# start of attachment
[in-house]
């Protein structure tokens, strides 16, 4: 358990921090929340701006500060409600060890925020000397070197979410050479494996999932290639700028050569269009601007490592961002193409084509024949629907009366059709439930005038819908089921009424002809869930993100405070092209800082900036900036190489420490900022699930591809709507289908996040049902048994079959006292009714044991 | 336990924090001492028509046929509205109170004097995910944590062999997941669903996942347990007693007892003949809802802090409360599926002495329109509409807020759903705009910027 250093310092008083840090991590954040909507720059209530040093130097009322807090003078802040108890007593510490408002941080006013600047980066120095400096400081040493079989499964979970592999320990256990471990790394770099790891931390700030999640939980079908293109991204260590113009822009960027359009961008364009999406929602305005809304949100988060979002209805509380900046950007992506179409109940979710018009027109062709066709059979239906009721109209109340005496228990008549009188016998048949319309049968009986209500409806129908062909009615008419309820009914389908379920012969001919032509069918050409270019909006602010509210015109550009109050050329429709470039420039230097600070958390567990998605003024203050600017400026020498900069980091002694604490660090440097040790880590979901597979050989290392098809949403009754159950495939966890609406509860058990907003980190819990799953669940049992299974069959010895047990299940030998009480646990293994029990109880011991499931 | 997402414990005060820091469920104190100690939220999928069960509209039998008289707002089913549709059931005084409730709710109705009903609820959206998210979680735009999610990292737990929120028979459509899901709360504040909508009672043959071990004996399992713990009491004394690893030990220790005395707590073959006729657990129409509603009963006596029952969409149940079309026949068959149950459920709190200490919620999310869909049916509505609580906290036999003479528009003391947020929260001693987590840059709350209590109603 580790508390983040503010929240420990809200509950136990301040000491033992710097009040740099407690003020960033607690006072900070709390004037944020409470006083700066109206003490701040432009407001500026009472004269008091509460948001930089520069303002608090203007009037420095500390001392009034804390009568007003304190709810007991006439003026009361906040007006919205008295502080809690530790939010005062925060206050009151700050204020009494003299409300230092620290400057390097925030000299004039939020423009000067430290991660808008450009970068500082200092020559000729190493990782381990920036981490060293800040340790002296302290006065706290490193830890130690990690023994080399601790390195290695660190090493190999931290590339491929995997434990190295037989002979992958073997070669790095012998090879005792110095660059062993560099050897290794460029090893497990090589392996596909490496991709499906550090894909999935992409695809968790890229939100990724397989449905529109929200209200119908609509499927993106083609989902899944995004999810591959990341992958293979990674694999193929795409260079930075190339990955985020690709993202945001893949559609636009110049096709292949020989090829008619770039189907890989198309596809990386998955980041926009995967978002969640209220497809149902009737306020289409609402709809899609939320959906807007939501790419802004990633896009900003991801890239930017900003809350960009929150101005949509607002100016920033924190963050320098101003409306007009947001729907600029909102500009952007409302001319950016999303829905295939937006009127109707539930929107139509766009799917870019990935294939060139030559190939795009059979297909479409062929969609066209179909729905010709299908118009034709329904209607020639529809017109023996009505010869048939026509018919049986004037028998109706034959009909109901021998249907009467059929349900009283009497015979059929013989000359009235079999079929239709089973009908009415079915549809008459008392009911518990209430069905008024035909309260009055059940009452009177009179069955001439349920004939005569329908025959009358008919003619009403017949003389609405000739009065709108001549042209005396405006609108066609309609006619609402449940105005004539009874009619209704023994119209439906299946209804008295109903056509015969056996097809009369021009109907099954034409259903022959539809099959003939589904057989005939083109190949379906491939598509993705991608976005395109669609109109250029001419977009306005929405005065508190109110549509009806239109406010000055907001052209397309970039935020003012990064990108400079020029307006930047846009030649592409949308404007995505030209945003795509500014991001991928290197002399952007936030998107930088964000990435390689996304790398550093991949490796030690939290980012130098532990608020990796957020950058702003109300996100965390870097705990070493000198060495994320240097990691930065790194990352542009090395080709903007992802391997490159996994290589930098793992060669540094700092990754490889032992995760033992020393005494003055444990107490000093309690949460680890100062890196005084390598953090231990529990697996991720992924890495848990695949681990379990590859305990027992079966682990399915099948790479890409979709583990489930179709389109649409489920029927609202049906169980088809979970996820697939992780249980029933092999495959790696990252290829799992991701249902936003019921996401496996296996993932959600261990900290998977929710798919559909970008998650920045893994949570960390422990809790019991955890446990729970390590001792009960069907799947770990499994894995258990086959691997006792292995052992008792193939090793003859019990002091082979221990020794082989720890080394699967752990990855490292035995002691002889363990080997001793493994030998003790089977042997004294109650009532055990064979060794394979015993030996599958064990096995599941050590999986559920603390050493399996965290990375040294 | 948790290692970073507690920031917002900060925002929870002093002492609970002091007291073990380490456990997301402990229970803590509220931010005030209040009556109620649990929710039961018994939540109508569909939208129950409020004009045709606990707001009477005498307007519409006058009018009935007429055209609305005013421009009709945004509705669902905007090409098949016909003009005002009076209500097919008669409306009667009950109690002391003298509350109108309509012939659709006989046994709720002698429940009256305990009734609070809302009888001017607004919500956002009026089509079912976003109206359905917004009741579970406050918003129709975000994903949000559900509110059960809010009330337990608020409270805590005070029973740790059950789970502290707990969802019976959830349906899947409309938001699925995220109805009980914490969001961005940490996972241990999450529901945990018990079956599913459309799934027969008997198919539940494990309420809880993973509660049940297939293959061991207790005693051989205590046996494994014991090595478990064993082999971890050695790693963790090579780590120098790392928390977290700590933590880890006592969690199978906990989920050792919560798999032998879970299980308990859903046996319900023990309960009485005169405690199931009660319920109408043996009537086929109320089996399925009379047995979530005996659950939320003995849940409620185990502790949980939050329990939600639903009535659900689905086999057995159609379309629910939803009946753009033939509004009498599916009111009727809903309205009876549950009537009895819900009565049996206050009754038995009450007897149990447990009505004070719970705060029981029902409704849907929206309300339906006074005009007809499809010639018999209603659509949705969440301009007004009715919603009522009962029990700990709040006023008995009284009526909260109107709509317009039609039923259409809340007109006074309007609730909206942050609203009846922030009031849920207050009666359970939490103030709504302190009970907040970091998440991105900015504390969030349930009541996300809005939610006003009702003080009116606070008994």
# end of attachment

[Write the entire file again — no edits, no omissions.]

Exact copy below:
[in-house]
């Protein structure tokens, strides 16, 4: 358990921090929340701006500060409600060890925020000397070197979410050479494996999932290639700028050569269009601007490592961002193409084509024949629907009366059709439930005038819908089921009424002809869930993100405070092209800082900036900036190489420490900022699930591809709507289908996040049902048994079959006292009714044991 | 336990924090001492028509046929509205109170004097995910944590062999997941669903996942347990007693007892003949809802802090409360599926002495329109509409807020759903705009910027 250093310092008083840090991590954040909507720059209530040093130097009322807090003078802040108890007593510490408002941080006013600047980066120095400096400081040493079989499964979970592999320990256990471990790394770099790891931390700030999640939980079908293109991204260590113009822009960027359009961008364009999406929602305005809304949100988060979002209805509380900046950007992506179409109940979710018009027109062709066709059979239906009721109209109340005496228990008549009188016998048949319309049968009986209500409806129908062909009615008419309820009914389908379920012969001919032509069918050409270019909006602010509210015109550009109050050329429709470039420039230097600070958390567990998605003024203050600017400026020498900069980091002694604490660090440097040790880590979901597979050989290392098809949403009754159950495939966890609406509860058990907003980190819990799953669940049992299974069959010895047990299940030998009480646990293994029990109880011991499931 | 997402414990005060820091469920104190100690939220999928069960509209039998008289707002089913549709059931005084409730709710109705009903609820959206998210979680735009999610990292737990929120028979459509899901709360504040909508009672043959071990004996399992713990009491004394690893030990220790005395707590073959006729657990129409509603009963006596029952969409149940079309026949068959149950459920709190200490919620999310869909049916509505609580906290036999003479528009003391947020929260001693987590840059709350209590109603 580790508390983040503010929240420990809200509950136990301040000491033992710097009040740099407690003020960033607690006072900070709390004037944020409470006083700066109206003490701040432009407001500026009472004269008091509460948001930089520069303002608090203007009037420095500390001392009034804390009568007003304190709810007991006439003026009361906040007006919205008295502080809690530790939010005062925060206050009151700050204020009494003299409300230092620290400057390097925030000299004039939020423009000067430290991660808008450009970068500082200092020559000729190493990782381990920036981490060293800040340790002296302290006065706290490193830890130690990690023994080399601790390195290695660190090493190999931290590339491929995997434990190295037989002979992958073997070669790095012998090879005792110095660059062993560099050897290794460029090893497990090589392996596909490496991709499906550090894909999935992409695809968790890229939100990724397989449905529109929200209200119908609509499927993106083609989902899944995004999810591959990341992958293979990674694999193929795409260079930075190339990955985020690709993202945001893949559609636009110049096709292949020989090829008619770039189907890989198309596809990386998955980041926009995967978002969640209220497809149902009737306020289409609402709809899609939320959906807007939501790419802004990633896009900003991801890239930017900003809350960009929150101005949509607002100016920033924190963050320098101003409306007009947001729907600029909102500009952007409302001319950016999303829905295939937006009127109707539930929107139509766009799917870019990935294939060139030559190939795009059979297909479409062929969609066209179909729905010709299908118009034709329904209607020639529809017109023996009505010869048939026509018919049986004037028998109706034959009909109901021998249907009467059929349900009283009497015979059929013989000359009235079999079929239709089973009908009415079915549809008459008392009911518990209430069905008024035909309260009055059940009452009177009179069955001439349920004939005569329908025959009358008919003619009403017949003389609405000739009065709108001549042209005396405006609108066609309609006619609402449940105005004539009874009619209704023994119209439906299946209804008295109903056509015969056996097809009369021009109907099954034409259903022959539809099959003939589904057989005939083109190949379906491939598509993705991608976005395109669609109109250029001419977009306005929405005065508190109110549509009806239109406010000055907001052209397309970039935020003012990064990108400079020029307006930047846009030649592409949308404007995505030209945003795509500014991001991928290197002399952007936030998107930088964000990435390689996304790398550093991949490796030690939290980012130098532990608020990796957020950058702003109300996100965390870097705990070493000198060495994320240097990691930065790194990352542009090395080709903007992802391997490159996994290589930098793992060669540094700092990754490889032992995760033992020393005494003055444990107490000093309690949460680890100062890196005084390598953090231990529990697996991720992924890495848990695949681990379990590859305990027992079966682990399915099948790479890409979709583990489930179709389109649409489920029927609202049906169980088809979970996820697939992780249980029933092999495959790696990252290829799992991701249902936003019921996401496996296996993932959600261990900290998977929710798919559909970008998650920045893994949570960390422990809790019991955890446990729970390590001792009960069907799947770990499994894995258990086959691997006792292995052992008792193939090793003859019990002091082979221990020794082989720890080394699967752990990855490292035995002691002889363990080997001793493994030998003790089977042997004294109650009532055990064979060794394979015993030996599958064990096995599941050590999986559920603390050493399996965290990375040294 | 948790290692970073507690920031917002900060925002929870002093002492609970002091007291073990380490456990997301402990229970803590509220931010005030209040009556109620649990929710039961018994939540109508569909939208129950409020004009045709606990707001009477005498307007519409006058009018009935007429055209609305005013421009009709945004509705669902905007090409098949016909003009005002009076209500097919008669409306009667009950109690002391003298509350109108309509012939659709006989046994709720002698429940009256305990009734609070809302009888001017607004919500956002009026089509079912976003109206359905917004009741579970406050918003129709975000994903949000559900509110059960809010009330337990608020409270805590005070029973740790059950789970502290707990969802019976959830349906899947409309938001699925995220109805009980914490969001961005940490996972241990999450529901945990018990079956599913459309799934027969008997198919539940494990309420809880993973509660049940297939293959061991207790005693051989205590046996494994014991090595478990064993082999971890050695790693963790090579780590120098790392928390977290700590933590880890006592969690199978906990989920050792919560798999032998879970299980308990859903046996319900023990309960009485005169405690199931009660319920109408043996009537086929109320089996399925009379047995979530005996659950939320003995849940409620185990502790949980939050329990939600639903009535659900689905086999057995159609379309629910939803009946753009033939509004009498599916009111009727809903309205009876549950009537009895819900009565049996206050009754038995009450007897149990447990009505004070719970705060029981029902409704849907929206309300339906006074005009007809499809010639018999209603659509949705969440301009007004009715919603009522009962029990700990709040006023008995009284009526909260109107709509317009039609039923259409809340007109006074309007609730909206942050609203009846922030009031849920207050009666359970939490103030709504302190009970907040970091998440991105900015504390969030349930009541996300809005939610006003009702003080009116606070008994």